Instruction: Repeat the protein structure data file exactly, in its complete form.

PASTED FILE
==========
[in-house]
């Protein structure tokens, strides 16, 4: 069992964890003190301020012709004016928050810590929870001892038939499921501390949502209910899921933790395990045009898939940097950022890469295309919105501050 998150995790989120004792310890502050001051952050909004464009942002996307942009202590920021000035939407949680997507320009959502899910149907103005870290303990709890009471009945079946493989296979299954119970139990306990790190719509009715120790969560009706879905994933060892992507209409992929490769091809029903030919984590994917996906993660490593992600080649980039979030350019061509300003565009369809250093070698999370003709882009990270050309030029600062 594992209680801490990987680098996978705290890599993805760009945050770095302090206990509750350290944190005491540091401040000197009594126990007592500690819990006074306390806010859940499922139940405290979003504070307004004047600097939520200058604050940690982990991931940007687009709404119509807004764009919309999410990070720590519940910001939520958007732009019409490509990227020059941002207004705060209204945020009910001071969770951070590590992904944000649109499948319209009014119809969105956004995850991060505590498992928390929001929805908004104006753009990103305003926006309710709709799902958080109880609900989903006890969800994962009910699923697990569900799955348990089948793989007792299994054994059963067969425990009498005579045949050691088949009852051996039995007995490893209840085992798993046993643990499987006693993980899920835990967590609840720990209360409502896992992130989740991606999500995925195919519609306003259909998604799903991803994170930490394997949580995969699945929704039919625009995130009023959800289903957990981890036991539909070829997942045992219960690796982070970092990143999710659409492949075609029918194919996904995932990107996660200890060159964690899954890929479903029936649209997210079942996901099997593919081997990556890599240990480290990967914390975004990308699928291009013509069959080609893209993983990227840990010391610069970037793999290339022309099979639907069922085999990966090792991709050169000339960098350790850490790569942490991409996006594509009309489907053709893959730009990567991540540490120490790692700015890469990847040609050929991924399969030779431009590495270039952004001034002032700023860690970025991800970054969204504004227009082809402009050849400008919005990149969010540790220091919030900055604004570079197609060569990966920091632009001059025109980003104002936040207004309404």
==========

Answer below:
[in-house]
């Protein structure tokens, strides 16, 4: 069992964890003190301020012709004016928050810590929870001892038939499921501390949502209910899921933790395990045009898939940097950022890469295309919105501050 998150995790989120004792310890502050001051952050909004464009942002996307942009202590920021000035939407949680997507320009959502899910149907103005870290303990709890009471009945079946493989296979299954119970139990306990790190719509009715120790969560009706879905994933060892992507209409992929490769091809029903030919984590994917996906993660490593992600080649980039979030350019061509300003565009369809250093070698999370003709882009990270050309030029600062 594992209680801490990987680098996978705290890599993805760009945050770095302090206990509750350290944190005491540091401040000197009594126990007592500690819990006074306390806010859940499922139940405290979003504070307004004047600097939520200058604050940690982990991931940007687009709404119509807004764009919309999410990070720590519940910001939520958007732009019409490509990227020059941002207004705060209204945020009910001071969770951070590590992904944000649109499948319209009014119809969105956004995850991060505590498992928390929001929805908004104006753009990103305003926006309710709709799902958080109880609900989903006890969800994962009910699923697990569900799955348990089948793989007792299994054994059963067969425990009498005579045949050691088949009852051996039995007995490893209840085992798993046993643990499987006693993980899920835990967590609840720990209360409502896992992130989740991606999500995925195919519609306003259909998604799903991803994170930490394997949580995969699945929704039919625009995130009023959800289903957990981890036991539909070829997942045992219960690796982070970092990143999710659409492949075609029918194919996904995932990107996660200890060159964690899954890929479903029936649209997210079942996901099997593919081997990556890599240990480290990967914390975004990308699928291009013509069959080609893209993983990227840990010391610069970037793999290339022309099979639907069922085999990966090792991709050169000339960098350790850490790569942490991409996006594509009309489907053709893959730009990567991540540490120490790692700015890469990847040609050929991924399969030779431009590495270039952004001034002032700023860690970025991800970054969204504004227009082809402009050849400008919005990149969010540790220091919030900055604004570079197609060569990966920091632009001059025109980003104002936040207004309404």